Get to know these 6 classic Caribbean cocktails


You know, some times it’s the weather, some times it’s just the time of day — or sometimes you just want something different. Sometimes you need a drink you could order in a swim up bar of some Caribbean resort, or pick up in a shack of a bar on beach.
That doesn’t mean you need to go for the cheesey hotel bar drink though. Caribbean cocktails have their own pantheon of classics, like the ones we’ve got here. We assume you’ve got your Daiquiri specs down, and have come across a Pina Colada or two whether or not you were caught in the rain. We assume, too, that you’re familiar with the Mojito (if not, what the hell kind of bar do you work in?).

Instead, here we’ve offered a few Caribbean classics you may not have had before — or haven’t tried in a
long time.



60ml Angostura 5 Year Old
30ml lme juice
20ml sugar syrup
6 dashes of Angostura Bitters


Combine all ingredients in a glass with cracked ice. Swizzle, then top with crushed ice and bitters.

The Swizzle is a classic Caribbean cocktail. Rustic in its use of simple ingredients — bitters, rum, citrus — it derives its name from the twigs of the Swizzle tree.
The branches have little prongs on each end, and it’s these “swizzled” between your palms.that were traditionally used for mixing the ingredients together.


El Presidente

45ml Havana Club Anejo Especial
15ml dry vermouth
10ml Cointreau
Stir all ingredients with ice, then strain into a chilled coupette. Garnish with an orange zest.
Recipe from Max Greco, Vasco Bar

There are a number of different recipes out there for this drink, but one thing most people will agree on is that this drink hails from Cuba. We didn’t settle on a good spec for this drink until Max Greco made it for us; give his a go, it’s a great use of dry vermouth in a tropical drink. He also used an aged rum, which rounds out the sharp edges of the vermouth.


El Floridita #1

60ml Havana Club 3 Anos
20ml lime juice
5ml sugar syrup
5ml maraschino liqueur

Shake and strain into a chilled coupe.

There’s a number of different recipes for this drink out there on the interwebs, but it’s this one we like best.
The drink is a modified Daiquiri, and is how the bartenders at the El Floridita in Havana, Cuba, made theirs. Note the similarity between this and a Hemingway Daiquiri, the difference being the addition of grapefruit, the subtracton of the sugar. and a doubling of the booze for El Papa.



110ml unsweetened pineapple juice
30ml orange juice
30ml Coco Lopez
75ml Pusser’s Rum

The Painkiller is one of those recipes that have been trademarked — in this case by Pusser’s rum. No matter how you feel about that, though, it’s a great drink and one of the all time Caribbean tiki classics.
According to Jeff ‘Beachbum’ Berry, this drink was invented a decade before the recipe to Pusser’s rum was bought by Charles Tobias. The history that Pusser’s gives about the Painkiller is that Tobias perfected a recipe that the owner of the Soggy Dollar in 1981, Daphne Henderson, used to make. Whatever the history in the end, the drink is delicious. That’s what counts.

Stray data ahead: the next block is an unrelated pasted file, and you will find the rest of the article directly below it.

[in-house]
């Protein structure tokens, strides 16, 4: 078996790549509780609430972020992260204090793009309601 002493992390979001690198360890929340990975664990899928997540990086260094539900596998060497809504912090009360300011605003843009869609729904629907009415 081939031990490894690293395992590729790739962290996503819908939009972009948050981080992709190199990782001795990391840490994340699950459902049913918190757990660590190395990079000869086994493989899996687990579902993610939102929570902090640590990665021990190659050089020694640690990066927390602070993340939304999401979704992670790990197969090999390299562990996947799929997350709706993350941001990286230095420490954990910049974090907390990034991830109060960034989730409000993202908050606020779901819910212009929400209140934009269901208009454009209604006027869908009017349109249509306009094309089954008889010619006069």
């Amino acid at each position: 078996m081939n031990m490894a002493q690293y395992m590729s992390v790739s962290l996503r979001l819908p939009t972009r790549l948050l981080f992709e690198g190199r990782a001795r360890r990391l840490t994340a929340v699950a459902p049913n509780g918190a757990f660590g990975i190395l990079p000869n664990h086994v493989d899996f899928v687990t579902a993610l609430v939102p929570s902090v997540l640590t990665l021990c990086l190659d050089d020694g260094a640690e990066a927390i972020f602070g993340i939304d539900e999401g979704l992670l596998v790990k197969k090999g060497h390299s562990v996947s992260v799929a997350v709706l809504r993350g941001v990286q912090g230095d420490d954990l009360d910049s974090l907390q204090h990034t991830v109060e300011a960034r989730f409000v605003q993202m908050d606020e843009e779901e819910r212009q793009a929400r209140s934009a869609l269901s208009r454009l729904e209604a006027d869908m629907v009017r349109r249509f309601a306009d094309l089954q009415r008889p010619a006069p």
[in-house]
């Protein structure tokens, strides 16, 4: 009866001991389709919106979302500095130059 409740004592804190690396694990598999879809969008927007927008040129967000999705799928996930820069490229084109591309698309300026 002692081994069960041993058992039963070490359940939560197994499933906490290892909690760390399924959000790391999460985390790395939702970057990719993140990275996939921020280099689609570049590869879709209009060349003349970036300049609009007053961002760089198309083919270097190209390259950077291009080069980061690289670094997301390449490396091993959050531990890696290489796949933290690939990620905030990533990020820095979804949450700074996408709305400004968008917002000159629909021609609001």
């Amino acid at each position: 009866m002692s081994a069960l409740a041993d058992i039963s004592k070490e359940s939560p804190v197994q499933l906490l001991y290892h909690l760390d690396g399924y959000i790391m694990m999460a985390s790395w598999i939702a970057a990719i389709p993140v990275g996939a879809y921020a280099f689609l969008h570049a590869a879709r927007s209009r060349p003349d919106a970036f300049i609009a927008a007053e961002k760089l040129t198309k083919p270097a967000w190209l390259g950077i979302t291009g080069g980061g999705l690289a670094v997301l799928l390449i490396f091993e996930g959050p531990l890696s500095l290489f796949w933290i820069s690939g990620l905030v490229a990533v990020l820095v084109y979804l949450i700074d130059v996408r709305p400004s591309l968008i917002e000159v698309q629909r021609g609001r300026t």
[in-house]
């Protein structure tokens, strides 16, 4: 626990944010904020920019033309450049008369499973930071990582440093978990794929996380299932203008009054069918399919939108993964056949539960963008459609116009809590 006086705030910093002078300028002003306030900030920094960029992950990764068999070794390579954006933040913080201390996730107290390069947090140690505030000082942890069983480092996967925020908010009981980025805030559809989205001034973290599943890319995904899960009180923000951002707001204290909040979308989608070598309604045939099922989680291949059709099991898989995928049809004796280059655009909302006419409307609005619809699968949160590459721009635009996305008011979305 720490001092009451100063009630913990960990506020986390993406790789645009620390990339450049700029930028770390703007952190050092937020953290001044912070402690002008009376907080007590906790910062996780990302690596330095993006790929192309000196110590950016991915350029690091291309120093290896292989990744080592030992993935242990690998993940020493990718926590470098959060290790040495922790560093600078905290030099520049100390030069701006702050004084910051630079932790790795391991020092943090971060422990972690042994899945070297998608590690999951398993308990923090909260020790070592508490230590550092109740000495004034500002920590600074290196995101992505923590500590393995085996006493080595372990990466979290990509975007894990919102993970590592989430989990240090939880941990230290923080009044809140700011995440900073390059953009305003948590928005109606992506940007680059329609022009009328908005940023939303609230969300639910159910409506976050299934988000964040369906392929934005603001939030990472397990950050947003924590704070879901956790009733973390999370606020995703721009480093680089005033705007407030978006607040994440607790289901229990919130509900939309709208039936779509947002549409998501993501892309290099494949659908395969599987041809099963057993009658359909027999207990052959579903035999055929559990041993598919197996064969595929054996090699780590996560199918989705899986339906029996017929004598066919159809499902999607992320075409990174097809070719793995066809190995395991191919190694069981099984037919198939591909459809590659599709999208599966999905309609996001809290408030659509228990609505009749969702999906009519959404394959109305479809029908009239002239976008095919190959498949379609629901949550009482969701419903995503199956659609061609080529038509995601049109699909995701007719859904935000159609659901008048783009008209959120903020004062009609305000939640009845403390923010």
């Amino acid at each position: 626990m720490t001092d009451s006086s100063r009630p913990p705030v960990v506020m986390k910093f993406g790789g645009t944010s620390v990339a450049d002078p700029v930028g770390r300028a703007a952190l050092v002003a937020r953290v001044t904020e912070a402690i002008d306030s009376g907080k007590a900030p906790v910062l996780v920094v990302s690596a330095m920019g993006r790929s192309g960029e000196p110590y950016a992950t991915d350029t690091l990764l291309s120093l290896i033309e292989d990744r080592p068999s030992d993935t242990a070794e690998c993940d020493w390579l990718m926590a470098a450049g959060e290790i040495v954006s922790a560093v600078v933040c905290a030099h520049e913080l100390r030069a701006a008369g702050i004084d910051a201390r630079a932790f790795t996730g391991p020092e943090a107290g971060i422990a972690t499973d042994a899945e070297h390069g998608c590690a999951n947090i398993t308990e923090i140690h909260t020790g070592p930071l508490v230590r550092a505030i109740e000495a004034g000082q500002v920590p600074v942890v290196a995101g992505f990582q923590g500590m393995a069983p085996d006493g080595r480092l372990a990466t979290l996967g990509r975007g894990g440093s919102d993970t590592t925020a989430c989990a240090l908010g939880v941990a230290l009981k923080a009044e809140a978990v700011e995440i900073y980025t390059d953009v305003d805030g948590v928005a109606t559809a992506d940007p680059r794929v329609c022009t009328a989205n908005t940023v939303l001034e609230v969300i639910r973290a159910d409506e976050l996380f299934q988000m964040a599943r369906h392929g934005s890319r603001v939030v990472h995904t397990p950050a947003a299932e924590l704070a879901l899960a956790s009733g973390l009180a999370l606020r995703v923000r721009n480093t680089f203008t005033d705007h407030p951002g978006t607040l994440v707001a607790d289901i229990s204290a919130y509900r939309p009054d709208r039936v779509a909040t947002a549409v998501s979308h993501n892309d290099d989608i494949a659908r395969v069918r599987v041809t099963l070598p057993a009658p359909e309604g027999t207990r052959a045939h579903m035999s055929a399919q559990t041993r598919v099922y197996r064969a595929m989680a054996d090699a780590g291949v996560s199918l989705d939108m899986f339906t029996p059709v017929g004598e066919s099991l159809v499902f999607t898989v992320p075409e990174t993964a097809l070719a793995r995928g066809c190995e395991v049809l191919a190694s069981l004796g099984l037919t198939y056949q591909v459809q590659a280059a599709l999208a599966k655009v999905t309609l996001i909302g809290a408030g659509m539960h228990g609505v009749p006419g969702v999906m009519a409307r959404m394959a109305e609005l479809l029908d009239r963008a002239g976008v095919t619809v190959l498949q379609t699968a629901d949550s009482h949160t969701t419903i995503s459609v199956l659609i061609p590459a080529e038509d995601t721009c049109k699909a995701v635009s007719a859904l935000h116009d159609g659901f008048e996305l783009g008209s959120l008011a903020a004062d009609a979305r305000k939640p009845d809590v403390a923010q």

Planter’s Punch

60ml Angostura 7 Year Old
20ml lime juice
10ml lemon juice
10ml grenadine
5ml sugar syrup

Shake together ingredients, strain over ice in a highball glass.

Who knows how long this drink has been around? It stays pretty true to the ancient rum punch formula, the sweetness here coming from grenadine. There’s something about the colour that just says “tropical”, and the first sip of it just drives that home. It’s a ridiculously refreshing way to pound
down rum.


Bacardi Cocktail

60ml Bacardi Superiore
30ml lime juice
15ml grenadine

Shake and strain into a
chilled coupe.

To the keen observer of the rum drinking arts, this drink recalls a famous cocktail we’re quite partial to: the Daiquiri. And given the Bacardi brand’s long history, its roots in Cuba, and its suitability to the Daiquiri — well, that makes some sense.
The key difference in this recipe is the substitution of sugar for grenadine. You’ll need to use, as always, the real pomegranate stuff here. The sweetness of the grenadine cuts the acidity of the lime juice, and gives the drink a fine looking hue of red.

Some say this addition of grenadine happened sometime during Prohibition, and that the original was just with sugar — indeed, the very recipe for a Daiquiri.

Both versions taste damn fine.


Classic Caribbean rums

Bacardi Carta Blanca. With a history dating to 1862, the Bacardi recipe has been around a long time.
It offers distinctive vanilla and almond notes, developed in white oak barrels and shaped through a secret blend of charcoal for a distinctive smoothness.
Bacardi Lion

Angostura 7 Year Old. A highly aromatic nose with notes of tropical fruit, coffee and spice, leading to a palate with vanilla, maple, and dry spice characteristics — a very drinkable rum.

Pusser’s Rum. Pusser’s is a blend of five molasses based rums from pot stills, sourced from Trinidad, Guyana and the British West Indies. It’s a full bodied rum that despite its strength has a mellow medley of flavours: molasses, treacle, vanilla, cinnamon, nutmeg, espresso and toffee all given structure by oak.

Havana Club Anejo 3 Anos. Made in Cuba and aged there for three years, this rum pours a light straw colour and has aromas of vanilla, caramelised pear, banana, and hints of smoked oak. Flavours of cacao and vanilla follow though on the palate.
Pernod Ricard

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